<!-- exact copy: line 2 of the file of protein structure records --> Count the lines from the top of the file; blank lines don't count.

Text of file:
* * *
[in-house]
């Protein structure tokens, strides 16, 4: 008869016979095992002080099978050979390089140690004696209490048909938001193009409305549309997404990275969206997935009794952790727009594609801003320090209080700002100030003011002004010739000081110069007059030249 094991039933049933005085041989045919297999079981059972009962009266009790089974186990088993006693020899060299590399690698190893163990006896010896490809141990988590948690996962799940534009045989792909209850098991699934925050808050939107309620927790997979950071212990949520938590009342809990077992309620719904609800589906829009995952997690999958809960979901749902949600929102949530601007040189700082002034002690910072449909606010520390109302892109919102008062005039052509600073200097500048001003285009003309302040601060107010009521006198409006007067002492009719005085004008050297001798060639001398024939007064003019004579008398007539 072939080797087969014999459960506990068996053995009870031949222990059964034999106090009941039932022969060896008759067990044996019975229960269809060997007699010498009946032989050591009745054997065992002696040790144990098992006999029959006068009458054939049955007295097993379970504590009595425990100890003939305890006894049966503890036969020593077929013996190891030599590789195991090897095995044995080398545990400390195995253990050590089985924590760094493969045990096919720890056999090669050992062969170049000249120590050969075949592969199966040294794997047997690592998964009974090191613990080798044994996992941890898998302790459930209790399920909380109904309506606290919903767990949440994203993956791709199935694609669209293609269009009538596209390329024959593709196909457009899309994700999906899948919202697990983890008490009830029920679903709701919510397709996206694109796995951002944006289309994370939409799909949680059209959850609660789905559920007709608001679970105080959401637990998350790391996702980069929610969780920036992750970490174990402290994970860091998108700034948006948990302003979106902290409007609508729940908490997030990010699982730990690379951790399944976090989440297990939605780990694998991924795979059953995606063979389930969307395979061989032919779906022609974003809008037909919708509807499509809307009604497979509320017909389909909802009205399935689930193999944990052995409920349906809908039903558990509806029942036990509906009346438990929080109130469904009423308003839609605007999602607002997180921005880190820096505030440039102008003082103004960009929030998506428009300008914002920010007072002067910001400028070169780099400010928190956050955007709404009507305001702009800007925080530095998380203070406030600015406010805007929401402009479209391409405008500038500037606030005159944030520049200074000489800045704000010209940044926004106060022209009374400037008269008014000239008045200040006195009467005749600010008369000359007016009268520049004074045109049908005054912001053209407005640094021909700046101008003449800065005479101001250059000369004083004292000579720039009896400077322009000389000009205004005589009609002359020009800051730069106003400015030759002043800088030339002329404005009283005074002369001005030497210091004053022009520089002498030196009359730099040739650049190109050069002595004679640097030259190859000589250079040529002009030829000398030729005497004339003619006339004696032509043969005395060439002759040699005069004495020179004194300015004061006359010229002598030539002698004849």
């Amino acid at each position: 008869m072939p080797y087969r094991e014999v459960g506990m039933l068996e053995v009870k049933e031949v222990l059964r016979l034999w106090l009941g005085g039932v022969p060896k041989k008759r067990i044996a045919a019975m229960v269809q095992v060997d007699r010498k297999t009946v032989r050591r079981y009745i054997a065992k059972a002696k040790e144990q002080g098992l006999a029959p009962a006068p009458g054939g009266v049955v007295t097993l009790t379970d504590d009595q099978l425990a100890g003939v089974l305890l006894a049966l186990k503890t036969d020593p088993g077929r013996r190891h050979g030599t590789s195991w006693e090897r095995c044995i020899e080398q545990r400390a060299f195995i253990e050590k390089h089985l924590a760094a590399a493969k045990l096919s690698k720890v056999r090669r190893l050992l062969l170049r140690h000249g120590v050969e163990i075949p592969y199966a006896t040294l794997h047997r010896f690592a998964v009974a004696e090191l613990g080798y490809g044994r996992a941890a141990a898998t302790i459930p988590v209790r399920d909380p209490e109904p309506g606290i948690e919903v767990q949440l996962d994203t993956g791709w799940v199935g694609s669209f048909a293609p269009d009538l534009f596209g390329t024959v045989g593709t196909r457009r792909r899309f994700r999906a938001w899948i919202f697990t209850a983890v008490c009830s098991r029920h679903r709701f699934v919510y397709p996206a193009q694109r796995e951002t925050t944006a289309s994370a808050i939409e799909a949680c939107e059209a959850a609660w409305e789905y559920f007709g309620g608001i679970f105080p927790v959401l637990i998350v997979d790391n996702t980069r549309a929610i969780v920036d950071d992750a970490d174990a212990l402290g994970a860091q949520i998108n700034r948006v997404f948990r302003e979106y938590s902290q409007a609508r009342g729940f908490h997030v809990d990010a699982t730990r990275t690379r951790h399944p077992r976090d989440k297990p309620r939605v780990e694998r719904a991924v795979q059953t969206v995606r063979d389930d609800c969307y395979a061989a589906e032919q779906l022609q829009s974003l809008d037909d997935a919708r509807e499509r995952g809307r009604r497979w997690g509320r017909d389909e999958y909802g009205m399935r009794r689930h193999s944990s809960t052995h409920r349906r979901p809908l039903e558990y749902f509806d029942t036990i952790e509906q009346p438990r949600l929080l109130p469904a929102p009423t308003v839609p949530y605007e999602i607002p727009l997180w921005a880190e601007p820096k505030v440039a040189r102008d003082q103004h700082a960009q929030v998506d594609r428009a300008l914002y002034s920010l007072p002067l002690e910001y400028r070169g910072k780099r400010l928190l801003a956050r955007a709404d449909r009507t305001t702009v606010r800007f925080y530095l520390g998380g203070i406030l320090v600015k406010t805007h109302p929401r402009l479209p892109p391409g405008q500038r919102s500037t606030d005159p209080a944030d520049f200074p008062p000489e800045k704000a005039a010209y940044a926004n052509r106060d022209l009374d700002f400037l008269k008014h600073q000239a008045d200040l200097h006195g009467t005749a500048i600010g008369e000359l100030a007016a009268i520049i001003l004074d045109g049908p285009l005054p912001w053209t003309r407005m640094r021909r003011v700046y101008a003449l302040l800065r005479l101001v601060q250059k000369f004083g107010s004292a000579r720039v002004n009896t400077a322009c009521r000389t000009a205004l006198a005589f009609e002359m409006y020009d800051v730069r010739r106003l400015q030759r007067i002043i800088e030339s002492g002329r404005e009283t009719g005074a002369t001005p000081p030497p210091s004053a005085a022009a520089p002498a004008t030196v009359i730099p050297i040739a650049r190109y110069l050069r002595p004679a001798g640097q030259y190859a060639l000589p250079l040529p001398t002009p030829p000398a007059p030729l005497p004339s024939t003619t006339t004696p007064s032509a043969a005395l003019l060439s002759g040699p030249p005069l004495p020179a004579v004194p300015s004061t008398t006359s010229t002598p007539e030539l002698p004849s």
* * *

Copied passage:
């Protein structure tokens, strides 16, 4: 008869016979095992002080099978050979390089140690004696209490048909938001193009409305549309997404990275969206997935009794952790727009594609801003320090209080700002100030003011002004010739000081110069007059030249 094991039933049933005085041989045919297999079981059972009962009266009790089974186990088993006693020899060299590399690698190893163990006896010896490809141990988590948690996962799940534009045989792909209850098991699934925050808050939107309620927790997979950071212990949520938590009342809990077992309620719904609800589906829009995952997690999958809960979901749902949600929102949530601007040189700082002034002690910072449909606010520390109302892109919102008062005039052509600073200097500048001003285009003309302040601060107010009521006198409006007067002492009719005085004008050297001798060639001398024939007064003019004579008398007539 072939080797087969014999459960506990068996053995009870031949222990059964034999106090009941039932022969060896008759067990044996019975229960269809060997007699010498009946032989050591009745054997065992002696040790144990098992006999029959006068009458054939049955007295097993379970504590009595425990100890003939305890006894049966503890036969020593077929013996190891030599590789195991090897095995044995080398545990400390195995253990050590089985924590760094493969045990096919720890056999090669050992062969170049000249120590050969075949592969199966040294794997047997690592998964009974090191613990080798044994996992941890898998302790459930209790399920909380109904309506606290919903767990949440994203993956791709199935694609669209293609269009009538596209390329024959593709196909457009899309994700999906899948919202697990983890008490009830029920679903709701919510397709996206694109796995951002944006289309994370939409799909949680059209959850609660789905559920007709608001679970105080959401637990998350790391996702980069929610969780920036992750970490174990402290994970860091998108700034948006948990302003979106902290409007609508729940908490997030990010699982730990690379951790399944976090989440297990939605780990694998991924795979059953995606063979389930969307395979061989032919779906022609974003809008037909919708509807499509809307009604497979509320017909389909909802009205399935689930193999944990052995409920349906809908039903558990509806029942036990509906009346438990929080109130469904009423308003839609605007999602607002997180921005880190820096505030440039102008003082103004960009929030998506428009300008914002920010007072002067910001400028070169780099400010928190956050955007709404009507305001702009800007925080530095998380203070406030600015406010805007929401402009479209391409405008500038500037606030005159944030520049200074000489800045704000010209940044926004106060022209009374400037008269008014000239008045200040006195009467005749600010008369000359007016009268520049004074045109049908005054912001053209407005640094021909700046101008003449800065005479101001250059000369004083004292000579720039009896400077322009000389000009205004005589009609002359020009800051730069106003400015030759002043800088030339002329404005009283005074002369001005030497210091004053022009520089002498030196009359730099040739650049190109050069002595004679640097030259190859000589250079040529002009030829000398030729005497004339003619006339004696032509043969005395060439002759040699005069004495020179004194300015004061006359010229002598030539002698004849």